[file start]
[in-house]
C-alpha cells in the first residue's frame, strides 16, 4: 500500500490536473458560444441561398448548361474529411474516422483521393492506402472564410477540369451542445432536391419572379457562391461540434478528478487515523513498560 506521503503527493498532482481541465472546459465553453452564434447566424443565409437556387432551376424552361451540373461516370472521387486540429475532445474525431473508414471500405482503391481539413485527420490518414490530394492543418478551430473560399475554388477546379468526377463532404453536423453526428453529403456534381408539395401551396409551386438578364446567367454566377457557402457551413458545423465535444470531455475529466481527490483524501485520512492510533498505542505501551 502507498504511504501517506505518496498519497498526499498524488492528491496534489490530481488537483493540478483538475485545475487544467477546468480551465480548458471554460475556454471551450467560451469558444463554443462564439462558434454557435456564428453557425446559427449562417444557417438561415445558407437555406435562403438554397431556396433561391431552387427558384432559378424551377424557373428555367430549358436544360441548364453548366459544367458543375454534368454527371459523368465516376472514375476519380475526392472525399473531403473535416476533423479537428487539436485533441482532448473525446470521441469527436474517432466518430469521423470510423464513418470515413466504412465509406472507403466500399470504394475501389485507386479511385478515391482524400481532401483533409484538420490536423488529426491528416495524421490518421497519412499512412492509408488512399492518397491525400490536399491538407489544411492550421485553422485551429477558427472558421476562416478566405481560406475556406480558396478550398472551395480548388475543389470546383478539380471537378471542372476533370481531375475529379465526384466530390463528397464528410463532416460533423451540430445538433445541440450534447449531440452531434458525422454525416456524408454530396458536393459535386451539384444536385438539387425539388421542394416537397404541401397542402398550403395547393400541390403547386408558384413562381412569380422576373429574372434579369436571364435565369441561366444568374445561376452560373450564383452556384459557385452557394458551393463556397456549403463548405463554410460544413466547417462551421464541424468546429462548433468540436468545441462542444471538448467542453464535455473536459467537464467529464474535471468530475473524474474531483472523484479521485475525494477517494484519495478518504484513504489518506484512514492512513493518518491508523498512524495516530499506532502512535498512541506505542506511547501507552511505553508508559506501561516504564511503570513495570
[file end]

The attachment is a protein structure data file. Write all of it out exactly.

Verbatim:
[in-house]
C-alpha cells in the first residue's frame, strides 16, 4: 500500500490536473458560444441561398448548361474529411474516422483521393492506402472564410477540369451542445432536391419572379457562391461540434478528478487515523513498560 506521503503527493498532482481541465472546459465553453452564434447566424443565409437556387432551376424552361451540373461516370472521387486540429475532445474525431473508414471500405482503391481539413485527420490518414490530394492543418478551430473560399475554388477546379468526377463532404453536423453526428453529403456534381408539395401551396409551386438578364446567367454566377457557402457551413458545423465535444470531455475529466481527490483524501485520512492510533498505542505501551 502507498504511504501517506505518496498519497498526499498524488492528491496534489490530481488537483493540478483538475485545475487544467477546468480551465480548458471554460475556454471551450467560451469558444463554443462564439462558434454557435456564428453557425446559427449562417444557417438561415445558407437555406435562403438554397431556396433561391431552387427558384432559378424551377424557373428555367430549358436544360441548364453548366459544367458543375454534368454527371459523368465516376472514375476519380475526392472525399473531403473535416476533423479537428487539436485533441482532448473525446470521441469527436474517432466518430469521423470510423464513418470515413466504412465509406472507403466500399470504394475501389485507386479511385478515391482524400481532401483533409484538420490536423488529426491528416495524421490518421497519412499512412492509408488512399492518397491525400490536399491538407489544411492550421485553422485551429477558427472558421476562416478566405481560406475556406480558396478550398472551395480548388475543389470546383478539380471537378471542372476533370481531375475529379465526384466530390463528397464528410463532416460533423451540430445538433445541440450534447449531440452531434458525422454525416456524408454530396458536393459535386451539384444536385438539387425539388421542394416537397404541401397542402398550403395547393400541390403547386408558384413562381412569380422576373429574372434579369436571364435565369441561366444568374445561376452560373450564383452556384459557385452557394458551393463556397456549403463548405463554410460544413466547417462551421464541424468546429462548433468540436468545441462542444471538448467542453464535455473536459467537464467529464474535471468530475473524474474531483472523484479521485475525494477517494484519495478518504484513504489518506484512514492512513493518518491508523498512524495516530499506532502512535498512541506505542506511547501507552511505553508508559506501561516504564511503570513495570